Despite the incessant predictions by major international economic think tanks that Britain’s anticipated departure from the European Union would lead to economic collapse, Britain actually had the fastest growing European economy in the G7 group of advanced nations last year.  While economic growth stagnated in the fourth quarter, figures showed that Britain’s economy grew by 1.4% last year.  According to the UK’s Office for National Statistics, the 1.4% annual growth rate meant that Britain was behind only the U.S. and Canada, which posted 2.2% and 1.5% growth respectively.

In a boost to President Emmanuel Macron, French unemployment hit its lowest level since the financial crisis.  France’s jobless rate fell to 8.1% in the fourth quarter of last year, its lowest level in 11 years.  Furthermore, unemployment dropped by 85,000 to 2.4 million—a bigger decline than expected.   Excluding overseas territories, the unemployment rate fell to 7.9%.  France’s Finance Minister Bruno Maire stated, “I’m delighted because it’s a decisive success for France, and it’s a decisive success for the economic policies that we have been implementing now for nearly three years.”  Notable measures that were introduced included tightening generous unemployment benefits, lowering the burden of tax and social security costs for low-paid workers, launching training and apprenticeship programs, and promoting long-term contracts rather than temporary jobs.

Germany reported that it registered zero economic growth in the final three months of 2019, driven in part by continued weakness in the manufacturing sector.  The country’s economists had expected a modest rise.  Now economists are once again talking about the prospect of a recession, defined as two consecutive quarters of negative growth.  Germany relies heavily on exports to China, whose economy has been paralyzed by the coronavirus outbreak.  Carsten Brzeski, chief German economist at ING told clients, “The impact from the coronavirus on the Chinese economy is likely to delay any rebound in the [German] manufacturing sector as it at least temporarily disrupts supply chains.  Stagnation, with a risk of a technical recession, currently looks like the only dish served," he stated.

The economic impact from China’s coronavirus epidemic is being felt far and wide as Asian and European auto plants run short of parts, free-spending Chinese tourists are staying home, and American companies brace for almost certain supply disruptions.   That’s just the start of the problems, economists and supply chain experts say.  The Chinese epidemic’s aftereffects will likely cause the global economy to shrink into contraction this quarter for the first time since the depths of the 2009 financial crisis, according to London-based Capital Economics.   Chinese factories had been scheduled to reopen on Monday, however with many workers either unable or unwilling to return to workplaces, the resumption of routine operations has been delayed.   As of February 14, more than 64,000 cases of coronavirus have been confirmed with over 1,300 deaths.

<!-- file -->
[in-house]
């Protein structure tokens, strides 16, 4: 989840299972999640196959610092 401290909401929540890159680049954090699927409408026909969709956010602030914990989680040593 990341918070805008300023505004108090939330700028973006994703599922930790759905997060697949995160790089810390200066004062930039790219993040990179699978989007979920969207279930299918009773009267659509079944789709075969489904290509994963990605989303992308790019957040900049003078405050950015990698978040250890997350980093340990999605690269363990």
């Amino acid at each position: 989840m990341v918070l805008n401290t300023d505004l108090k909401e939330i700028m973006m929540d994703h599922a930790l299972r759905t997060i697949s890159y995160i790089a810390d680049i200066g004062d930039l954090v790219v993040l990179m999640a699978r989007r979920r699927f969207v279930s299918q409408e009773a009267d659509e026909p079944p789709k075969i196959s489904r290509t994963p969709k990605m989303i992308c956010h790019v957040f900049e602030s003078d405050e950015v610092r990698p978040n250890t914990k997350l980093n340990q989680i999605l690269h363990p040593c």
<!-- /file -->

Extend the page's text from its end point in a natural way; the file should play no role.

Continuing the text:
Japan’s economy likely suffered its biggest contraction since 2014 in the final quarter of last year, as fallout from China’s viral outbreak threatened to turn Japan’s one-quarter-slump into a recession.  Economists noted a tax hike and typhoons in the fourth quarter of last year likely pushed Japan’s economy into recession.  Analysts are now concerned the coronavirus could derail the weak recovery forecast for the early this year.  Hiroshi Miyazaki, an economist at Mitsubishi UFJ Morgan Securities stated, “Japan’s underlying economy isn’t on a firm footing to start with, so growth can be easily pushed into negative territory if something like the coronavirus happens.”  Miyazaki is forecasting a 7.5% decline.

Finally:  When billionaires Michael Bloomberg and Tom Steyer threw their names in the hat for the Democratic nomination for president of the United States, most probably expected they would spend some of their own money in the pursuit of the nomination.  But few expected how they would bury the race in their own money.  To date, Steyer and Bloomberg have each spent nearly $200 million, each more than double Democratic contender Bernie Sanders, and each more than three times Elizabeth Warren and Joe Biden.  All that money doesn’t seem to have done much for Tom Steyer, but Bloomberg’s omnipresent advertising in critical markets has propelled him higher in the polls steadily.   (Chart from Marketwatch.com)

(Sources:  All index- and returns-data from Yahoo Finance; news from Reuters, Barron’s, Wall St. Journal, Bloomberg.com, ft.com, guggenheimpartners.com, zerohedge.com, ritholtz.com, markit.com, financialpost.com, Eurostat, Statistics Canada, Yahoo! Finance, stocksandnews.com, marketwatch.com, wantchinatimes.com, BBC, 361capital.com, pensionpartners.com, cnbc.com, FactSet; Figures 1 and 2 from W.E. Sherman & Co, LLC.)  


Figure 1


Figure 2


Figure 3